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Hi I'm Sara

I'm a work-at-home mom of five beautiful children. I grew up and still live in Utah. I'm blessed to be a Mormon.

About Me

I'm a business coach and work a bit at home while balancing the needs of five young children. I'm married to a wonderful man who is the greatest daddy - and we met online when it was still weird. Music has been a huge part of my life: piano, singing, percussion, handbells, and I have tried to learn the guitar...

Why I am a Mormon

The simplest answer might be that I was born Mormon, but that doesn't necessarily explain why I choose for it to be such a big part of my life now. I love my Savior, and I'm so grateful for the peace that Christ gives me in my daily struggles as well as the larger and more painful things. Being a Mormon helps me be a better person and definitely helps me be a better Mom. When I became a missionary and was preparing to head to Japan, I was told in a blessing that the experience would help me be a better mother, and although I always need to improve, I know it's helped me teach my kids and help them feel Christ's love through me. I think my faith provides a real anchor for me. I'm clear about what I need to do to experience true joy in my life and can avoid many of the storms of life that would be of my own making. Looking back on my growing up years, and especially as a teenager and young adult, I know that being Mormon gave me specific standards that allowed me to grow and express myself with a real clarity of purpose.

How I live my faith

The way I describe my mission in life is "to be a light." Light means so many things to me: sharing a heart-to-heart connection with someone, sharing feelings of love, peace, and even fun, being an example of faith and hope, goodness, and following Christ. I don't often have opportunities to talk openly about my faith with others, but I love it when I can share what I believe and how the gospel has blessed my life. Sometimes it's difficult to lift my head up from my personal and family concerns - all that busy-ness! - so that I can see what others need and work to fill that need. Serving in the church has really helped me to get better at that. Right now, I work to coordinate service efforts by the women in our area when a family or individual needs something. For example, organizing a funeral meal, lining up childcare or meals when someone has been ill or in the hospital, welcoming home parents of new babies, and so on. I also direct the choir, and we practice weekly and prepare a special inspirational number to perform in our church services about once a month. One of the coolest things about being a part of the church is the opportunity to serve in so many different ways. Nearly always an invitation to serve stretches me and gets me out of my comfort zone, but leads to wonderful relationships or developing a talent or a deeper understanding of the gospel and the truthfulness of it.

How are modesty and chastity related? How can parents teach their children to be modest in dress, language and behavior?

Sara
Immodesty in dress leads to immodesty and permissiveness in action. When you dress to show off the body, it can provoke thoughts and feelings in yourself and others that are inappropriate, which then can make chastity a lot harder to live. I was fortunate to have parents who taught me the importance of modesty from a really young age. My mother and older sisters were examples of modesty in their own lives, and I don't remember having a desire to dress in clothing that was short, low-cut, or too tight. Dresses for special dances at school were designed and sewn to be cute or beautiful instead of "sexy." As a result, I learned that my body was something to really take care of and protect. I have three young girls, and have made it a point to teach them from a young age what modesty looks like and feels like. When you're covered, you're more comfortable and can focus more on wholesome activities instead of how you're looking or how much you're exposing. It takes consistent reinforcement, since the images they see in the world show a lot of skin, but it's something that I will continue to try to help them understand. One thing I try to do is to teach them some general rules of thumb that will allow them to judge themselves if something is not modest - that helps when we're shopping or deciding if they've outgrown something. Show more Show less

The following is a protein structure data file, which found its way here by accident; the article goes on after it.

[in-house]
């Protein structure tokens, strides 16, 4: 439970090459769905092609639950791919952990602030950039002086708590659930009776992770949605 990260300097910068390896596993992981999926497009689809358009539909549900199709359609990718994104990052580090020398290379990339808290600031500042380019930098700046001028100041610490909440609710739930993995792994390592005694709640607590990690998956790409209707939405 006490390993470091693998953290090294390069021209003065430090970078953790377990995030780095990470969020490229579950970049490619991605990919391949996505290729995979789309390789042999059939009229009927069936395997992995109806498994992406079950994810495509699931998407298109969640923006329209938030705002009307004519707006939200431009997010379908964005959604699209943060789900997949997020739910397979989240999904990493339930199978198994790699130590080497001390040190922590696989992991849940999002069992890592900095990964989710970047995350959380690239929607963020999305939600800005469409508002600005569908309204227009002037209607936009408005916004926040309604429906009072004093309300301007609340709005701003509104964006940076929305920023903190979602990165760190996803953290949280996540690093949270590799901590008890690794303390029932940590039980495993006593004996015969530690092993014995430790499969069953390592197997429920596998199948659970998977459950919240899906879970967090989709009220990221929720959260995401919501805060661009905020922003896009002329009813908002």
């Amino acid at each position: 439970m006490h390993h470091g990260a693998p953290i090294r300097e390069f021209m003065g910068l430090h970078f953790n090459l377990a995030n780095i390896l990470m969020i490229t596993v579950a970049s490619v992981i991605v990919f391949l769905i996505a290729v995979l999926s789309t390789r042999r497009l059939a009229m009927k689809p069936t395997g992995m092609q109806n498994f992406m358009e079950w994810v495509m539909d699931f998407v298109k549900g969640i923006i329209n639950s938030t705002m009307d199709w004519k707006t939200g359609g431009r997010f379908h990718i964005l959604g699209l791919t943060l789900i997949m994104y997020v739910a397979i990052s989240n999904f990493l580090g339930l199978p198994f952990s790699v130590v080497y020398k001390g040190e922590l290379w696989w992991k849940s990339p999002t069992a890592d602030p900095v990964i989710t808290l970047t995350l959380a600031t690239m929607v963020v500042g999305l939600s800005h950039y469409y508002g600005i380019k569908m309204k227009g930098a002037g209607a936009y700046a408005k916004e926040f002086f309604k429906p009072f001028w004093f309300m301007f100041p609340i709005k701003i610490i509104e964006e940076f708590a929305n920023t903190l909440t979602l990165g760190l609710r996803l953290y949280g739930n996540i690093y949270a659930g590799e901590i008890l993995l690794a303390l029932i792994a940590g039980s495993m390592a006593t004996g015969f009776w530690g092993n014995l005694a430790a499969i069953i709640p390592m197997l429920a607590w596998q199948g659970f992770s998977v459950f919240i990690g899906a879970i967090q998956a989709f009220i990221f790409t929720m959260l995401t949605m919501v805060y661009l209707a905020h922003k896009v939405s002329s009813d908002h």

Why are Mormons asked to donate 10% of their income to their Church?

Sara
I've noticed that when people are invested in something, they really care about its welfare. They're more committed. Practically speaking, when everyone is doing their part and giving their share, it relieves a big burden from local leaders of the church who might otherwise worry where operating expenses would come from and have to spend a lot of time and energy on fundraising efforts. There's no comparing or competing either - everyone gives their fair share - and that builds unity among church members. There's more to it than that, however. The Lord has promised us spiritual and temporal blessings when we give a tithe. It's a principle of faith - my husband and I made the decision from the beginning of our relationship that we would continue to pay our tithing even when times are tight. We know that the Lord will bless us - "open the windows of heaven," like it says in the Bible - and help us make things work financially. And we've never not been able to pay our bills or provide for ourselves, even when we weren't sure how we would do it. Spiritually, it's helped us feel closer to the Lord and more like a team in our marriage and has given us peace in the midst of challenging times. Show more Show less